Sex Toys for Beginners
Do you have a question about sex, love, or romance? Dr. Ruth’s got the answers.
Q. My husband and I would love to introduce some sex toys into our sex life, but we’re not sure where to begin. We’ve looked at toys online, but we don’t even know how to use some of them! We’re both in our early 40s, but new to sex toys. What do you suggest we start with?
Dr. Ruth. What if you came from some far off land where there wasn’t any ice cream and you asked me which flavor to try? My answer would be to try as many as possible and see which ones became your favorites. My answer to your question is the same. And don’t worry about knowing how to use a sex toy. Learning is part of the fun. My only serious advice here is that if one partner decides at some point that he or she doesn’t like a particular sex toy, it gets tossed out of the bedroom. Sex toys are for mutual pleasure so if there are some that don’t fit that description, they don’t belong in your toy chest. But other than that, use them as directed or make up your own uses for them. As long as they bring you extra pleasure, then great. There are no sex toy police so the only thing that matters is that you both find their use pleasurable
Is my vagina blocked?
Q. I’ve been a widow for the past 3 years and just began a relationship with a wonderful man. I’m 57 and he’s 60. The first time we had sex it hurt. I was very much aroused and wet. He was only able to go so far in me but it seemed like there was a barrier that couldn’t be broken! The second time was a little better but the barrier was still there. Is this normal? Does the saying “practice makes perfect” mean just that in my case? Do you have any solutions?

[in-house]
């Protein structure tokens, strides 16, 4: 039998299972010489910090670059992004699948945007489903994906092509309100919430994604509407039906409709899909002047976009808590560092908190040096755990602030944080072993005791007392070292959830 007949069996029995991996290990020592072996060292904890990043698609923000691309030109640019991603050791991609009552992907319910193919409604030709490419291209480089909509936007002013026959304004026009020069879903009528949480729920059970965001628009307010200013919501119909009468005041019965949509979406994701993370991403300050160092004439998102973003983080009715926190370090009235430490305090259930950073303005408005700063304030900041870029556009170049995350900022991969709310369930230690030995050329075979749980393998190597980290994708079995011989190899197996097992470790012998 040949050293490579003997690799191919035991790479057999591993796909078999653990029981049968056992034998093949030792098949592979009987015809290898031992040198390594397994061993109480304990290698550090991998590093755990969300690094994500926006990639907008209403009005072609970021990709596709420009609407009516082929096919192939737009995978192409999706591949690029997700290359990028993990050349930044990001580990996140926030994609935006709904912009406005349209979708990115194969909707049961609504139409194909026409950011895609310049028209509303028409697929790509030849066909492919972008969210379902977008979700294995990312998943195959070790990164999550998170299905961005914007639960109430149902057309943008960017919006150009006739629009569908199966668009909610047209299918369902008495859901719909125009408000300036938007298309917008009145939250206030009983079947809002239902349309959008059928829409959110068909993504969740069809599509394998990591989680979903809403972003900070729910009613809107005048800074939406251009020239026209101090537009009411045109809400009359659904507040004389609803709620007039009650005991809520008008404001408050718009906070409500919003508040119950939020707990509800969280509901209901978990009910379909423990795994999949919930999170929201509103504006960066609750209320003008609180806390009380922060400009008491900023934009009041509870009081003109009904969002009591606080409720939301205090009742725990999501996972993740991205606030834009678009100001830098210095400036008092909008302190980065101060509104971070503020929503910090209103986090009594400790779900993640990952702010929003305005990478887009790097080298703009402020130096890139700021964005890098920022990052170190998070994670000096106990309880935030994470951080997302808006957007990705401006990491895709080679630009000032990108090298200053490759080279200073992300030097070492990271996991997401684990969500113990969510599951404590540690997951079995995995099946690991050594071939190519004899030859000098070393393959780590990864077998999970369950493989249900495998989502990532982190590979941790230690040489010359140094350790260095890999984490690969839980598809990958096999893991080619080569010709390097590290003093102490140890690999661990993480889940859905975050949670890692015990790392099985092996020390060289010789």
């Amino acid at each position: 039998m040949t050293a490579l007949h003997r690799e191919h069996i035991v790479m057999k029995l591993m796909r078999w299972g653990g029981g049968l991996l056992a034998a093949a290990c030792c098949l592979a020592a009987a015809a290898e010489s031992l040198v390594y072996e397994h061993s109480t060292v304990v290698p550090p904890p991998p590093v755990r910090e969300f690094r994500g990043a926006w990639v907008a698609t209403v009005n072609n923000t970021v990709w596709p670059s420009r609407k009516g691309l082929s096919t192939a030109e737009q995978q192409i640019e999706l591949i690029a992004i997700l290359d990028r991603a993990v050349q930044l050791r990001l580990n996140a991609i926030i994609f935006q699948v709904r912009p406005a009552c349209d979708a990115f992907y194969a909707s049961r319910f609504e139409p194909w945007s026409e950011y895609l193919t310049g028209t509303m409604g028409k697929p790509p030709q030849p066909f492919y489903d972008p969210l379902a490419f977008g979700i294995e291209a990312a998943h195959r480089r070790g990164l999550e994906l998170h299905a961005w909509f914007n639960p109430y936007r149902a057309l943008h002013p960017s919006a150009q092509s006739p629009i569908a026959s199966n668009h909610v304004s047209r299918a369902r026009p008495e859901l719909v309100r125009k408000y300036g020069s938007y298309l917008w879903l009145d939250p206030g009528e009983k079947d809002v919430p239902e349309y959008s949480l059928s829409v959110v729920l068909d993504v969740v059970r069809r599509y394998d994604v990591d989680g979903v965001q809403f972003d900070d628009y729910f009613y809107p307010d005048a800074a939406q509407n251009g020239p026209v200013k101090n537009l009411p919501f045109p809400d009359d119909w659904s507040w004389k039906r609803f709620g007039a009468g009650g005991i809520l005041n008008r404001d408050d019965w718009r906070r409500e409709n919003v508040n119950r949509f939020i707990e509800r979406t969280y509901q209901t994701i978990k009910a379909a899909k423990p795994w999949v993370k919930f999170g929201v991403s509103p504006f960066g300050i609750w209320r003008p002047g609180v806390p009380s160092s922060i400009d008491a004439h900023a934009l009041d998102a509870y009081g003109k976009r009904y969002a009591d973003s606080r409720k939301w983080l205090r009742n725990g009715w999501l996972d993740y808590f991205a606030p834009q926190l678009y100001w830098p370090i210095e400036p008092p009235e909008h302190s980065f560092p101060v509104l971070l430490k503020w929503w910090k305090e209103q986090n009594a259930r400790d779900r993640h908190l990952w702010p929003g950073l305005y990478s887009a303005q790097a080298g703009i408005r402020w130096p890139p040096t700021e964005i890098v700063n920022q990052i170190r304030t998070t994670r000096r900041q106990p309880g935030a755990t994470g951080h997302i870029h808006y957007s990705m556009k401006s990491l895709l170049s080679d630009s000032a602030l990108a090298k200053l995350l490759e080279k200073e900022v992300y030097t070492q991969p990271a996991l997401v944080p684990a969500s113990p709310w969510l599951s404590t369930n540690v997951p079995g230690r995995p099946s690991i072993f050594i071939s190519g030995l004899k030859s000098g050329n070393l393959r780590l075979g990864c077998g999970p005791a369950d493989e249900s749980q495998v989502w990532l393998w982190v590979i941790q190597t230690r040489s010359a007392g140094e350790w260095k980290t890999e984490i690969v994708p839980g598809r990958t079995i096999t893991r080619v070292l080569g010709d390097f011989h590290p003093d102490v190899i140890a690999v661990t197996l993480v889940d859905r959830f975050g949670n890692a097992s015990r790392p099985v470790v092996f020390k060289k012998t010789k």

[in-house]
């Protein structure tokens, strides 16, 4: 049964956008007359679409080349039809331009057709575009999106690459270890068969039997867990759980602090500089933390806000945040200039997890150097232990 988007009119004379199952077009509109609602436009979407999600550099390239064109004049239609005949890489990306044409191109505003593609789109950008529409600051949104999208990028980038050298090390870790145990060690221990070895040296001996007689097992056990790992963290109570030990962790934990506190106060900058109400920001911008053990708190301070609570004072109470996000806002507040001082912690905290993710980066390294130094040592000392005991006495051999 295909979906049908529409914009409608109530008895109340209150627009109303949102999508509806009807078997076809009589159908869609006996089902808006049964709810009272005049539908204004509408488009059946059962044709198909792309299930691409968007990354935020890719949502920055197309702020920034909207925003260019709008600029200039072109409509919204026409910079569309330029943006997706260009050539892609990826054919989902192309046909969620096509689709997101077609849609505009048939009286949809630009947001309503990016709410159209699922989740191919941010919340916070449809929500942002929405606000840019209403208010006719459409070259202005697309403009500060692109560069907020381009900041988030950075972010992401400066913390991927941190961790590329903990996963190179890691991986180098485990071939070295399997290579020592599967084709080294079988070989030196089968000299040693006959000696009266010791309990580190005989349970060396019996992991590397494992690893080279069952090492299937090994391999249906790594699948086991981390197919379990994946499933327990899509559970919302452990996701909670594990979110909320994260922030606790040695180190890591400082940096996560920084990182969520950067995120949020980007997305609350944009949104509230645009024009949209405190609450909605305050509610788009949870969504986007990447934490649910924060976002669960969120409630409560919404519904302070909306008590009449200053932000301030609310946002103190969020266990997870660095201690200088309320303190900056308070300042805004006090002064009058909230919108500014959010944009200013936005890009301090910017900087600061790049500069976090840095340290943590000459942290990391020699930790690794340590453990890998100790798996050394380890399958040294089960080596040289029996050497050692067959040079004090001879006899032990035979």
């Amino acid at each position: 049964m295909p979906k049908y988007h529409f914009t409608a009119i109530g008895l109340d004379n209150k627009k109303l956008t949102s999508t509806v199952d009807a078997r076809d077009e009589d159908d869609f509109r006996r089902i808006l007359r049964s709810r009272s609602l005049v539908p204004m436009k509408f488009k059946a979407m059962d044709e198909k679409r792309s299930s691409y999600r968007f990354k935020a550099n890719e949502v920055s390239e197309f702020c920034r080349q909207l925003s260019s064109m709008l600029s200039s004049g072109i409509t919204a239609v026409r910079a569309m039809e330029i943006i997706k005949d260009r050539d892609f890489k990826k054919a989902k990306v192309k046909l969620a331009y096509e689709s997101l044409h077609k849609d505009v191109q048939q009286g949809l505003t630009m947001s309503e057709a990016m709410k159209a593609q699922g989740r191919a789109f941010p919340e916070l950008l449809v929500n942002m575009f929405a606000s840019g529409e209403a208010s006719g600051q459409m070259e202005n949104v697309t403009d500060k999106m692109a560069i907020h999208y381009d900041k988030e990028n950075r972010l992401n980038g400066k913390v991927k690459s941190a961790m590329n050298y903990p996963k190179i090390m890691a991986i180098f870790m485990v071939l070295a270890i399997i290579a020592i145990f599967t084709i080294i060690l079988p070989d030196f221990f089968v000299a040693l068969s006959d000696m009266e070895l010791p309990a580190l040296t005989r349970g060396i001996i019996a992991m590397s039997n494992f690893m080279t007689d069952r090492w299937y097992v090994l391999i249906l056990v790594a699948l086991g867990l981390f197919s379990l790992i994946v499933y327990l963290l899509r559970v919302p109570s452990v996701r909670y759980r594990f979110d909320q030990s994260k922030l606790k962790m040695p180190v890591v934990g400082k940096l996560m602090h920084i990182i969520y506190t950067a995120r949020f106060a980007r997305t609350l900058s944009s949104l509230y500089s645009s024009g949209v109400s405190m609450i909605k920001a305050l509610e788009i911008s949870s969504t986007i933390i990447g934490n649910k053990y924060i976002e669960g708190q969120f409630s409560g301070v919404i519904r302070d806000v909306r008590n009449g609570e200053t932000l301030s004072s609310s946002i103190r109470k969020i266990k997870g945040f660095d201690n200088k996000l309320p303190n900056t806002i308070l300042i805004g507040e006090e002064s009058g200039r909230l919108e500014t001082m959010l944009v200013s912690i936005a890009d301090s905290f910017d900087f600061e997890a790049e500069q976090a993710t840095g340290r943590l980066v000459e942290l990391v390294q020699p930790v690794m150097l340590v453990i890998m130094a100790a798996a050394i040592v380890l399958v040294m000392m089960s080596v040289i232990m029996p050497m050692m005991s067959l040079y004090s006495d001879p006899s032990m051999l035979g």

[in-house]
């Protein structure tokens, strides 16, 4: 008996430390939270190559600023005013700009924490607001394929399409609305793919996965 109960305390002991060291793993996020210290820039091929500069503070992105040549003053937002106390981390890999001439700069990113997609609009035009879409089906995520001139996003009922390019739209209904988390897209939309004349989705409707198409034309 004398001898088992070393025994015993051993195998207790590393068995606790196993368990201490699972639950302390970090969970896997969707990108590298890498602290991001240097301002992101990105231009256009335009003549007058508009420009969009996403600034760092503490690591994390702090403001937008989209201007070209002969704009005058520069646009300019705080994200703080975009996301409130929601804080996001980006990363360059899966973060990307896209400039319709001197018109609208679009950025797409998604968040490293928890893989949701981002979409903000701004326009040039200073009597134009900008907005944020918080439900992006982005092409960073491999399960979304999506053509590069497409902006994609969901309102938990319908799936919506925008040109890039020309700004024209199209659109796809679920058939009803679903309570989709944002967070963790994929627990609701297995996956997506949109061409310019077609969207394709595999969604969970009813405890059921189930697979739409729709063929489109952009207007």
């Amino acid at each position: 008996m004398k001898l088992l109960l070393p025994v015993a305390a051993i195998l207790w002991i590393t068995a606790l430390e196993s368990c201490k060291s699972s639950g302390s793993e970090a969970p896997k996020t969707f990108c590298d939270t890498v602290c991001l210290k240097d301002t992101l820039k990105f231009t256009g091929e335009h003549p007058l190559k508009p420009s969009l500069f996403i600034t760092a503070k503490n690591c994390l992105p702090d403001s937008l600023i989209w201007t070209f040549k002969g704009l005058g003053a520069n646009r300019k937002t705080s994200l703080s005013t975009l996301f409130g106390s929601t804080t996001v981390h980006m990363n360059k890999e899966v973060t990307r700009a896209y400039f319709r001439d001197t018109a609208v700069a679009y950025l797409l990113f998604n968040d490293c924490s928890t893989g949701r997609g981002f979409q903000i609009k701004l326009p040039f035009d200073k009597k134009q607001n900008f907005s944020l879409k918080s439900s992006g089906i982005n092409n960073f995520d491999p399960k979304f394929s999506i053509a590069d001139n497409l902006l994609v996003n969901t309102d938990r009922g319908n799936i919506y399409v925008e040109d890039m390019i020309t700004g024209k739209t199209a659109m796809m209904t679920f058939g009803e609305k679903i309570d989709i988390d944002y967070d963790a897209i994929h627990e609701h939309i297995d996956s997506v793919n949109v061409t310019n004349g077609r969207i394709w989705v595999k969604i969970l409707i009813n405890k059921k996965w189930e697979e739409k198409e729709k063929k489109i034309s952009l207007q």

Dr. Ruth. First of all, you might have thought you were as lubricated as in the past, but weren’t, at least not sufficiently so to allow for penetration. So the first thing you should do is get some lubricant and see if that does the trick.
If it doesn’t, then the problem may be that you are a bit nervous about having sex, or maybe guilty because you still feel loyal to your deceased husband, and so are unconsciously tightening your vaginal muscles. But since the lubricant might help with that also, try using a lubricant and see what happens. If you’re still having difficulties after a week or so of trying with the lubricant, then you should make an appointment to see a sex therapist.
Why Doesn’t He Want to Have Intercourse?
Q. I am dating a wonderful man who is 20+ years my senior. I am a 49-year-old woman. We have been dating for 3 years. In the beginning, there was a great interest in the physical relationship. Now he does not have intercourse with me. There are no physical problems on his end. I have mentioned it to him, but he said he has a lot of stress. He sold his business and made a great deal of money so i would think the stress has diminished. What could it be?
Dr. Ruth. Stress takes many forms. Maybe the fact that he doesn’t have a business could be making him feel like he’s not useful any more, that his life is pretty much over and that could be very stressful. Or maybe he’s worried about his former employees. Or maybe the stress has nothing to do with his business and he’s noticed that he has developed some erectile difficulty and is trying to hide it by not having sex with you.
Dr. Ruth Westheimer is a psychosexual therapist who pioneered speaking frankly about sexual matters on radio with her program, Sexually Speaking. It began in September of 1980 as a fifteen minute, taped show that aired Sundays after midnight on WYNY-FM (NBC) in New York. One year later it became a live, one-hour show airing at 10 PM on which Dr. Ruth, as she became known, answered call-in questions from listeners. Soon it became part of a communications network to distribute Dr. Westheimer's expertise which has included television, books, newspapers, games, home video, computer software and her own website, www.drruth.com